Pretoria - Several of South Africa's major airlines are being investigated for colluding on prices and pricing strategies to be possibly adopted during the FIFA 2010 World Cup.
The Competition Commission is investigating possible collusion between British Airways/Comair, South African Airways (SAA), 1Time, SA Airlink, Mango and SA Express.
An investigation was launched following a leniency application made by SAA in December 2009, in which it undertook to fully cooperate with the commission in exchange for leniency from prosecution under the Competition Act.
The airline, in its application, gave e-mail correspondence between the airlines in which there are indications that the airlines might adjust airfares ahead of the World Cup. The e-mail also suggested that airfares would have to be raised in order to cover various anticipated additional costs.
SA Airlink Chief Executive Rodger Foster has said, however, that the airline had not participated in any collusion, adding that the airline was committed to complying with the provisions of the Competition Act.
He said the airline would not be tolerant of collusive activities in its organization.
"We fully intend to determine our own pricing strategies for flights that will take place during the World Cup, and we will do that without any form of coordination with our competitors," said Foster.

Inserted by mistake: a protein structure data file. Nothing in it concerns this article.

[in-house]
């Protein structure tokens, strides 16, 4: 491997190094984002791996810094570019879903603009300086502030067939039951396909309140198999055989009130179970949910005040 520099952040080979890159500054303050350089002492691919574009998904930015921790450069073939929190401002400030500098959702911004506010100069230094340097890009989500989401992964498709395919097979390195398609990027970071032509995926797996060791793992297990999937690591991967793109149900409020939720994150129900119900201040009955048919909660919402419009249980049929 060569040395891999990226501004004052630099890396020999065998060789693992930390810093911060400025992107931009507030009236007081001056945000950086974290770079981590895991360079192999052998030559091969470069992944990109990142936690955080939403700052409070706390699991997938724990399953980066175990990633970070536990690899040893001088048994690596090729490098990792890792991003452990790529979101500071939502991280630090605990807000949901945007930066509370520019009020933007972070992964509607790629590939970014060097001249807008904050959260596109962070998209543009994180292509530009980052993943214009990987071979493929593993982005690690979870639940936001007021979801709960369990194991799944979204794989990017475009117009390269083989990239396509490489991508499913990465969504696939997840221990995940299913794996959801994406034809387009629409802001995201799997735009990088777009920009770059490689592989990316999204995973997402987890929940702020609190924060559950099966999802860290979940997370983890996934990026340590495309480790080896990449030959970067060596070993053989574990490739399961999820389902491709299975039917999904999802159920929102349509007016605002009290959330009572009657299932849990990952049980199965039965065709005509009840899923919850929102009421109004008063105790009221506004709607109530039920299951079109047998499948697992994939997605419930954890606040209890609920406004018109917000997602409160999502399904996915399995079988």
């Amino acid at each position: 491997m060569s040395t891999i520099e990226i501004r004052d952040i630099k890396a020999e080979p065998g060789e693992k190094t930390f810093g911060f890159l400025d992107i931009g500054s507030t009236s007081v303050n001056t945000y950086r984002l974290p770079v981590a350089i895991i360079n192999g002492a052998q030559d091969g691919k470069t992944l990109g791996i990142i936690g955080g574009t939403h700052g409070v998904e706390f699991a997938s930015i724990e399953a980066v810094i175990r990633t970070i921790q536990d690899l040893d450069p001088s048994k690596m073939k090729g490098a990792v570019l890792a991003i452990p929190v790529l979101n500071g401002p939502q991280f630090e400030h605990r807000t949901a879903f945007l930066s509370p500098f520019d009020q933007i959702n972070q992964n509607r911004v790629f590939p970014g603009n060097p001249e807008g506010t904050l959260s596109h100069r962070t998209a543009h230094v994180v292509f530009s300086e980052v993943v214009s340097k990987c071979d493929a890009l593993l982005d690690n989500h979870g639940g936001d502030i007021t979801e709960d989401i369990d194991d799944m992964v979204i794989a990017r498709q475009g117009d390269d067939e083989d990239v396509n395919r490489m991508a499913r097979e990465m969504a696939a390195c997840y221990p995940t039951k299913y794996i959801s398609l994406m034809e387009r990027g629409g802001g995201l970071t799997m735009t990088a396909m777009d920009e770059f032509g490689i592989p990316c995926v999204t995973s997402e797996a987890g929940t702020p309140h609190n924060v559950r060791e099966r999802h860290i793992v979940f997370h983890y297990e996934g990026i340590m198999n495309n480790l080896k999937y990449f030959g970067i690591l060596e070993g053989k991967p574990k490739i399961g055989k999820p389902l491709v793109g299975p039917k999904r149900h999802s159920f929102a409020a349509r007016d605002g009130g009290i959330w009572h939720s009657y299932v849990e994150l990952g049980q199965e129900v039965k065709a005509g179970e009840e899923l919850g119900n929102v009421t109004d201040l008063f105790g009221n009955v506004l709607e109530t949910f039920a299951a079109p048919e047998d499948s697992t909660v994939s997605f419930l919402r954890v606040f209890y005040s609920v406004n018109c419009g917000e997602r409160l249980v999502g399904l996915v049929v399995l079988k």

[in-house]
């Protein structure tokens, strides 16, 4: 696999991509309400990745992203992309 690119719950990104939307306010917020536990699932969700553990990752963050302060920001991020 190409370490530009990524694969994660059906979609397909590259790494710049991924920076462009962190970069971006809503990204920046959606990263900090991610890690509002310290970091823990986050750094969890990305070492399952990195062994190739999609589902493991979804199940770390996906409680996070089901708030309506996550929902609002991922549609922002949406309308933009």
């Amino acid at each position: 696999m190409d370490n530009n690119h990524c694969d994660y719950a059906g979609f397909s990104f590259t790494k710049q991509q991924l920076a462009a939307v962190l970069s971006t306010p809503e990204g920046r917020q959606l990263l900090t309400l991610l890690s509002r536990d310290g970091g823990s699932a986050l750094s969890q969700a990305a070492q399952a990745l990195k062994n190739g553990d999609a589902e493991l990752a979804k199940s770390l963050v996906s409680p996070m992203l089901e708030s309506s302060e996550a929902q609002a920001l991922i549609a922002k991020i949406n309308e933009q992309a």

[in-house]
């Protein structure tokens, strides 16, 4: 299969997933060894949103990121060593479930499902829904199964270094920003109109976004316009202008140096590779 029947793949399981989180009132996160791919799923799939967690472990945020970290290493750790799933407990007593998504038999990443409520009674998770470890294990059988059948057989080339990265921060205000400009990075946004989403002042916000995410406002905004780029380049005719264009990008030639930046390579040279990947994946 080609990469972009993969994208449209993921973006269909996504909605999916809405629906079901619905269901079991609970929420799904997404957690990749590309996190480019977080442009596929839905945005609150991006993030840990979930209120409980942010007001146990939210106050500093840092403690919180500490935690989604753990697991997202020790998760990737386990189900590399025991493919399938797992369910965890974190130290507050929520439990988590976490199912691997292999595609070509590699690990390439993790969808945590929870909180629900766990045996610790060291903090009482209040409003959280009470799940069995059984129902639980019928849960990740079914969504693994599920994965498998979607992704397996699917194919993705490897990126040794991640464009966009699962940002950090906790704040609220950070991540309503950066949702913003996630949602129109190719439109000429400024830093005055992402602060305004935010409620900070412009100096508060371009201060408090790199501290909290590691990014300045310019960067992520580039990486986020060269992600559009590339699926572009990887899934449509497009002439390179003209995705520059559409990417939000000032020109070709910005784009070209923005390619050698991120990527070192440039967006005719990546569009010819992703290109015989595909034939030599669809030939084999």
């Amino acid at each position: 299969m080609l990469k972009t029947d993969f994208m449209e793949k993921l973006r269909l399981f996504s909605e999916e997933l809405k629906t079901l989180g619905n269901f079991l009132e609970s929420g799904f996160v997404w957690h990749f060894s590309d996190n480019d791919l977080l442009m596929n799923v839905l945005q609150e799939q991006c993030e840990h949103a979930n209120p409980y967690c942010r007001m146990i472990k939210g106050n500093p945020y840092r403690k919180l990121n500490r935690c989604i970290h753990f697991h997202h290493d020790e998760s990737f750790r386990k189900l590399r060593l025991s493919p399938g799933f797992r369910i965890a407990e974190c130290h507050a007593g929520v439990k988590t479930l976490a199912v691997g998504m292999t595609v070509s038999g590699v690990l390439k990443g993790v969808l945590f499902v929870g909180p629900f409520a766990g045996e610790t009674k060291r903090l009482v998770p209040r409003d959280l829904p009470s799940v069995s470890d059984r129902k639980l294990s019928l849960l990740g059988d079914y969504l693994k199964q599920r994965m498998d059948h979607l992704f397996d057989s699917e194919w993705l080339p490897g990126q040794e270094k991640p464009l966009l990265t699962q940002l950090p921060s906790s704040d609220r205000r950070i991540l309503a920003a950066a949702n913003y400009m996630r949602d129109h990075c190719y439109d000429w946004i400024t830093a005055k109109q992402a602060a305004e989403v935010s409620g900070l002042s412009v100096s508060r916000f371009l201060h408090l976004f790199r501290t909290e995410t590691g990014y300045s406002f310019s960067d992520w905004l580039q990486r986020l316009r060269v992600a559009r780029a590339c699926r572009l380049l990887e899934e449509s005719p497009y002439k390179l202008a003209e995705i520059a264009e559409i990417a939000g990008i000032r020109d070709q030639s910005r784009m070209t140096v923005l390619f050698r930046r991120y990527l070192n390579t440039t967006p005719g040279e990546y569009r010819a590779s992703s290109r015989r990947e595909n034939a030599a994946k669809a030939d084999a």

The Office of the President had earlier also requested the commission to look into concerns that airlines planned to escalate their air fares during the World Cup.
The Competition Commission will investigate the allegations made by SAA and circumstances surrounding the allegations to determine if the airlines have colluded to increase prices or adopt similar pricing strategies ahead of the World Cup.
If they find reason, the commission will refer the case to the Competition Tribunal for a hearing and request an appropriate penalty.
Commissioner Shan Ramburuth said the World Cup tournament provided South African business with a good opportunity to showcase their international competitiveness, but it was also possible that some firms might want to exploit the situation by engaging in anti-competitive conduct.